False Friends of a Translator

It is just like in real life …

False friends…you think you know and understand them but then they mean something completely different.

False friends (or false cognates) are pairs of words or phrases in two languages or dialects (or letters in two alphabets) that look or sound similar, but differ significantly in meaning. An example is the English embarrassed and the Spanish embarazado, which does not in fact mean ’embarrassed’ but rather ‘pregnant’.

False friends always lead to mistakes; they can really ruin your translation and even make you feel embarrassed, just like in this true story about false friends in the German province:

By Eric Hansson: “This topic about the false friend reminds me of a fellow who once visited my English course at an evening school some years ago. He was an owner of a fitness studio in the small city where the course was held – and the name of the fitness studio was something I had never heard before: Big Ass.

This is by no means something below the belt, and has to be understood as a mix between English and German, with the first word in English and the second one in German, as German “Ass” is for English “ace”. The intention with this name was to make some kind of a positive association with something really good and persuade any prospective visitors to come visit his studio.

He had put up these big signs for his studio along the major roads to this city so every week when I went to school I saw this funny word construction which really made me freak out In my role as an English teacher, I did explain the whole story to this student and all of a sudden all signs had been taken down.”

Did you have any funny (or not so funny) situations with these ‘friends”? Let us know!

Learn more about False friends:

in Spanish: http://spanish.about.com/cs/vocabulary/a/obviouswrong.htm

in German: http://www.englisch-hilfen.de/en/words/false_friends.htm

in French: http://www.orbilat.com/Languages/French/Vocabulary/French-English-False_friends.html

in Russian: http://www.macmillandictionaries.com/MED-Magazine/July2004/21-FalseFriends-Russian.htm#5

The most translated books in history

Top 5:

Bible-in-light1. The Bible

Besides having been translated into 475 languages, The Bible is the most read and sold book in the history of the world.


2. Pinocchio

The story was written by Italian Carlo Collodi and it has been translated into 260 languages.

3. What Does The Bible Really Teach?

This Jehovah’s Witnesses book has been translated into 244 languages.

4. The Watchtower

This magazine is also published by Jehovah’s Witnesses. It has a circulation of about 42 million copies a month and it is translated into 207 languages.

5. The Pilgrim’s Progress

This text was written by John Bunyan in England in the 17th Century. It had a great cultural impact at the time and has since been translated into 200 languages.


Other books that didnt make it to the top 5, but are still popular for translations are: The Little Prince (>180 languages); Andersen’s Fairy Tales (153 languages); Twenty Thousand Leagues Under the Sea (147 languages); The Qur’an (112 languages); Alice’s Adventures in Wonderland (97 languages); Book of Mormon (82 languages); The Alchemist and Harry Potter (67 languages each); and Pippi Longstocking (64 languages).

Speaking two or more languages does not make a good translator

Translation and interpretation are the ultimate jobs for people who love language. However, the simple fact of speaking two or more languages does not necessarily make a good translator or interpreter – there’s a lot more to it. The best translation is one that you don’t realize is a translation, because it sounds just like it would if it had been written in that language to begin with.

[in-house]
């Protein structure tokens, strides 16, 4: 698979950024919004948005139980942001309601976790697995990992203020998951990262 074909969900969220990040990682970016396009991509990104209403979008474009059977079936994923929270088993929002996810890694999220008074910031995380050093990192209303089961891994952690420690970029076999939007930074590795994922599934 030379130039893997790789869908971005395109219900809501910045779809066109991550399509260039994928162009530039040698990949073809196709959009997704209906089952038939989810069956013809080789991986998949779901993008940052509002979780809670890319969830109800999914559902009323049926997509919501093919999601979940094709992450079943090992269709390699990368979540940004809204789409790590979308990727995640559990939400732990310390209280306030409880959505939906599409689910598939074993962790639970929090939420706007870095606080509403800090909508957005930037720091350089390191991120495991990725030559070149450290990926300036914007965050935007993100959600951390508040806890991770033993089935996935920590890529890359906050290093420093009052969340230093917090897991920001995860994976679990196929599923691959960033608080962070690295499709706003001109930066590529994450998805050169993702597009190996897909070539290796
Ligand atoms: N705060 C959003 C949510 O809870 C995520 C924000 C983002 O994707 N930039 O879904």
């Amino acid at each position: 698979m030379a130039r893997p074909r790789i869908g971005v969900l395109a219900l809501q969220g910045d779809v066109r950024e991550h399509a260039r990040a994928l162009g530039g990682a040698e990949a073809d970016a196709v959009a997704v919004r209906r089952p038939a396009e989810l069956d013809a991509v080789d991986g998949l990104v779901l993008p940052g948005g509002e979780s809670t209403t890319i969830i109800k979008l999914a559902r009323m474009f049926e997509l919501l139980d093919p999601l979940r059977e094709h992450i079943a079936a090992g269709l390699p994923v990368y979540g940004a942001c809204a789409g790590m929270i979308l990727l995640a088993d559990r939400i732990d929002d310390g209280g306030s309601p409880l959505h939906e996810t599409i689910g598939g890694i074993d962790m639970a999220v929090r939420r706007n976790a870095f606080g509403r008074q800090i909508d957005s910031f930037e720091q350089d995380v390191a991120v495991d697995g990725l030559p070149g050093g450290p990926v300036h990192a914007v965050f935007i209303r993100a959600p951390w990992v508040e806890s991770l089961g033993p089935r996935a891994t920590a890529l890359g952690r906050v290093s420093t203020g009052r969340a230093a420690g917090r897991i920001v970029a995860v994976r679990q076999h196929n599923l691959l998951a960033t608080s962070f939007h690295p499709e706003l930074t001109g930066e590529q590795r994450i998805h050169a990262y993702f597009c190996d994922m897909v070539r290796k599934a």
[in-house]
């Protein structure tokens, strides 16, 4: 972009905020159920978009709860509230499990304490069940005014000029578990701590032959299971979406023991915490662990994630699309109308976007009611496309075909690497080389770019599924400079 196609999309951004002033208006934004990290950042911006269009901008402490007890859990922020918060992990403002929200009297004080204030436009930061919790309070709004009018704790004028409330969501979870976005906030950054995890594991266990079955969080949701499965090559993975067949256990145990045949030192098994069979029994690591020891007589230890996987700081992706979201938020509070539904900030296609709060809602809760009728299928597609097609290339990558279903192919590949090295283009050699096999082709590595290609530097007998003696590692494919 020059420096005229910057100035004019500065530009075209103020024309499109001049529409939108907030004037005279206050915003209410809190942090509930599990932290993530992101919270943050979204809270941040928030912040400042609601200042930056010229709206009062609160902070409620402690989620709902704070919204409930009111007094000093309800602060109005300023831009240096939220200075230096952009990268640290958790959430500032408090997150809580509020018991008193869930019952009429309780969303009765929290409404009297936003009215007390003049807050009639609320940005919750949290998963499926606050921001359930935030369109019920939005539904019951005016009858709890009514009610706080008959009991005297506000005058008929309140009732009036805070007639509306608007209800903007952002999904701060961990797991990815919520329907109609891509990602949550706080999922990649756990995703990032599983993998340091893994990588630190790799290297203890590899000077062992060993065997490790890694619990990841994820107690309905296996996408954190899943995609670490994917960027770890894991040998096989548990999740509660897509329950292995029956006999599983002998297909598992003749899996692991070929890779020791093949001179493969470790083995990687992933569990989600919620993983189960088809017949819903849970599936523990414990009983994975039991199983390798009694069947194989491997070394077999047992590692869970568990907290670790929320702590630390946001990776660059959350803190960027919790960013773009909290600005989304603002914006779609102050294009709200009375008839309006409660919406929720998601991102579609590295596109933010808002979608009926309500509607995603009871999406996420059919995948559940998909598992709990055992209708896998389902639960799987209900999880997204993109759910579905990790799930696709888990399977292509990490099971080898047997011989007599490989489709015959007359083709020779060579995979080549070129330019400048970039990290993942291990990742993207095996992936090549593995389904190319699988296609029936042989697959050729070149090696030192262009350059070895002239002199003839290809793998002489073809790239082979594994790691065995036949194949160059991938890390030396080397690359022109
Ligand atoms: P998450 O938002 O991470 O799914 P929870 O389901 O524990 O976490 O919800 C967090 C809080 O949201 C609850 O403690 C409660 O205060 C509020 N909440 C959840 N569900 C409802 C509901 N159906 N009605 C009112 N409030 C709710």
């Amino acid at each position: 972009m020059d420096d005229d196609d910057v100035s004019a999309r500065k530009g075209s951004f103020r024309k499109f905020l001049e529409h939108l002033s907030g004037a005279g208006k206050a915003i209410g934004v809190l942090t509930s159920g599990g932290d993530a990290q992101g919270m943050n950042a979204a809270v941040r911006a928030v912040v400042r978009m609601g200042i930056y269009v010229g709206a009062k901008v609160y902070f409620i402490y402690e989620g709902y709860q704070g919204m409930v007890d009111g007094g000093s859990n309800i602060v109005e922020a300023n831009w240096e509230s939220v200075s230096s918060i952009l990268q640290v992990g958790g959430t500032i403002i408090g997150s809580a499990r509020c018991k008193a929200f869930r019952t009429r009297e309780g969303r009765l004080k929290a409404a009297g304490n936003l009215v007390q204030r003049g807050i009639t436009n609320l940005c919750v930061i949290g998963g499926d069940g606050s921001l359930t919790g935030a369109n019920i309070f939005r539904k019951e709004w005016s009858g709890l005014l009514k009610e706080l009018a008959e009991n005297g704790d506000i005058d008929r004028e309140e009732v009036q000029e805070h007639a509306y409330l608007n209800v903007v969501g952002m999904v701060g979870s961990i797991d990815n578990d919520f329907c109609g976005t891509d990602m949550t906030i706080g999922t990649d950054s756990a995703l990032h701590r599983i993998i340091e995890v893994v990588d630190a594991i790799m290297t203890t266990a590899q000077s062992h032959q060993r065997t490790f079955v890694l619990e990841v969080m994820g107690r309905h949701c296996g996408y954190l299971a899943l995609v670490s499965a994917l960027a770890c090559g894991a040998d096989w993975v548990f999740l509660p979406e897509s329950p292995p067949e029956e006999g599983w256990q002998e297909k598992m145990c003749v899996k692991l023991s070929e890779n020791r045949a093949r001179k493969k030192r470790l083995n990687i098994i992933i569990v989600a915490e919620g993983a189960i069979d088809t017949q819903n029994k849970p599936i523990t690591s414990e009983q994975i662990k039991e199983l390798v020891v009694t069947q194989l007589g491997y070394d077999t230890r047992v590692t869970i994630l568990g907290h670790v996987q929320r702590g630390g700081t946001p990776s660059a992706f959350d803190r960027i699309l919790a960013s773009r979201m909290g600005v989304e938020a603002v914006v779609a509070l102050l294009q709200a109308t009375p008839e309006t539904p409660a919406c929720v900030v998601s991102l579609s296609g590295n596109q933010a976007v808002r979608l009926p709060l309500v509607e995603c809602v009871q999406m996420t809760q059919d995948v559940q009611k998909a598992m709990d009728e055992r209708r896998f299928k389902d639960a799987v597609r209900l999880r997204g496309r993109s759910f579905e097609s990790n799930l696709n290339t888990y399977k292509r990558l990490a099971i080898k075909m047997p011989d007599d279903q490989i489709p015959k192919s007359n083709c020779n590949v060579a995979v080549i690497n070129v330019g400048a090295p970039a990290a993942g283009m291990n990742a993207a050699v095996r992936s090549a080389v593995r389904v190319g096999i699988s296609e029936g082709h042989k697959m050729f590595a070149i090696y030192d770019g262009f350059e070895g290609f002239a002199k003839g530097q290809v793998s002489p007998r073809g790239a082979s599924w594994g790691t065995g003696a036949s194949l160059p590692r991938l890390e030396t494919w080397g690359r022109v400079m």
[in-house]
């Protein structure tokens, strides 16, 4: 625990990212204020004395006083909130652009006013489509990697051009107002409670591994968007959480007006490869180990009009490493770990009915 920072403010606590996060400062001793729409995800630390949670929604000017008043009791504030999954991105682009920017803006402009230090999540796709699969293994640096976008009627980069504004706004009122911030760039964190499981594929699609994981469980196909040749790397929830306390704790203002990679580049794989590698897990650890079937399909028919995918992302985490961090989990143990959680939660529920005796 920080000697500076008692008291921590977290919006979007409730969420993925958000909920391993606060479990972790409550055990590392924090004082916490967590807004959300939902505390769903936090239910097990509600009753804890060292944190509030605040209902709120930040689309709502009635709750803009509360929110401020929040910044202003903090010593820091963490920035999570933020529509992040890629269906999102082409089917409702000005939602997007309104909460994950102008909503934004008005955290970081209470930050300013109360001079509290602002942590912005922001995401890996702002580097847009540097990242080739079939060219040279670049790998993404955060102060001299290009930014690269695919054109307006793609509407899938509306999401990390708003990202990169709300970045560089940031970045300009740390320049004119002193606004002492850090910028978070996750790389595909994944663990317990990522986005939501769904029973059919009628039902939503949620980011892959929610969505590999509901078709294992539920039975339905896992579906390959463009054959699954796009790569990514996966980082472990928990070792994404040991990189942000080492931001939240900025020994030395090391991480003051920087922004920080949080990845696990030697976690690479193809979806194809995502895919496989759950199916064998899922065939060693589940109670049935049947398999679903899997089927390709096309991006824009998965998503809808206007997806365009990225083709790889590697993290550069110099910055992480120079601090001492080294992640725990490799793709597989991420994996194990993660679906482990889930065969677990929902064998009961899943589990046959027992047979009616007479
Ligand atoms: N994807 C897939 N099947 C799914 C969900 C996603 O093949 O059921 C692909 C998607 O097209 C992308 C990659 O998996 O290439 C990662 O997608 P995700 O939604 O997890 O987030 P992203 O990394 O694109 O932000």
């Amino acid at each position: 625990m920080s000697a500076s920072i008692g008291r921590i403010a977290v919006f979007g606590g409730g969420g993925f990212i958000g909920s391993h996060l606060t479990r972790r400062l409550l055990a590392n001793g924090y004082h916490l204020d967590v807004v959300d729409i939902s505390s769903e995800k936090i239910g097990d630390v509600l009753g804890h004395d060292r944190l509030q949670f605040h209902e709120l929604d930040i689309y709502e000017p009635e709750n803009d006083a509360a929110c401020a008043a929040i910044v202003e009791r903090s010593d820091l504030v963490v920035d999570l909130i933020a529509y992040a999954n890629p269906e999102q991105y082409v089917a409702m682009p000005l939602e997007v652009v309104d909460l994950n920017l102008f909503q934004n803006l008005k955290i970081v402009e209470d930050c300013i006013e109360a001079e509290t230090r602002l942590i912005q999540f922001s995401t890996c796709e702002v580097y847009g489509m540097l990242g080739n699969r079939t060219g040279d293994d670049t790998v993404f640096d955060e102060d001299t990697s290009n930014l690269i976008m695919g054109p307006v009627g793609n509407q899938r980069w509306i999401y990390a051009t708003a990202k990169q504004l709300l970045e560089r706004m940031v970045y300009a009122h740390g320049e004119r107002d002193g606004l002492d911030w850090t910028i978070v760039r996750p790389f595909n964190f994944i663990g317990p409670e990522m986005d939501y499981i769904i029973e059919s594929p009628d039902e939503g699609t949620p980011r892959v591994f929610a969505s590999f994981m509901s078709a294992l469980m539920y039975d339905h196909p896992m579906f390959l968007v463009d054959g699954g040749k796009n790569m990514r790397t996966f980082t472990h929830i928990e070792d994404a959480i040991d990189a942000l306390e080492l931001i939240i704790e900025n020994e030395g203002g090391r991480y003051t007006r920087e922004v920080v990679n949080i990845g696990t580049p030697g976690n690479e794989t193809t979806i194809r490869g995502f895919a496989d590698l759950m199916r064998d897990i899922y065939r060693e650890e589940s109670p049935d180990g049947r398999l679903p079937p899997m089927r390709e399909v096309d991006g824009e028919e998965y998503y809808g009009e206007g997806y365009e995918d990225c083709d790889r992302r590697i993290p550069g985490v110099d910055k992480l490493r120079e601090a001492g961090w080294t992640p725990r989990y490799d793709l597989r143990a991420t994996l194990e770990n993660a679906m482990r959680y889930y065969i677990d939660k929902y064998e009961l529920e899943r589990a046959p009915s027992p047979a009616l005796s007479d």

Translation and interpretation require the ability to accurately express information in the target language. Word for word translation is neither accurate nor desirable, and a good translator/interpreter knows how to express the source text or speech so that it sounds natural in the target language.

Translators and interpreters also need to understand the cultures of both the source and target languages, in order to be able to adapt the language to the appropriate culture. Using unqualified translators will leave you with poor-quality translations with mistakes ranging from poor grammar and awkward phrasing to nonsensical or inaccurate information. 

In short, it is in your best interest to find someone who is qualified and certified. A certified translator or interpreter will cost more, but if your business needs a good product, it is well worth the expense. 

5 common North American gestures that can cause offense abroad.

hand4    hand2    hand3    hand5    hand1

Things can get lost in translation when a typical gesture from your country means something completely different  in other parts of the world. Below are five common North American gestures that can cause offense abroad.


“Talk to the hand”. In Greece this gesture is used  to denote displeasure towards the recipient. It is said to be a remnant of Byzantine times, when people could taunt shackled criminals by smearing their faces with excrement.


“Victory”. With the palm facing outward, this V means victory in England, or peace in North America. Too bad the back-handed V sign means “screw you” in most of the English-speaking world.


hand2“Thumb up”. It is especially problematic in certain parts of the Middle East, the Mediterranean, and Southeast Asia, where the thumbs up is a more aggressive gesture that is basically flipping the birdie to someone.



“Bull Horns”. In Italy this gesture means that a man’s wife is being unfaithful, and he is a fool because of it.


hand1“Got your nose”. In places like Indonesia, China, Russia, and some Mediterranean regions (particularly Turkey), the Fig sign can have an insulting meaning roughly equivalent to “screw you.”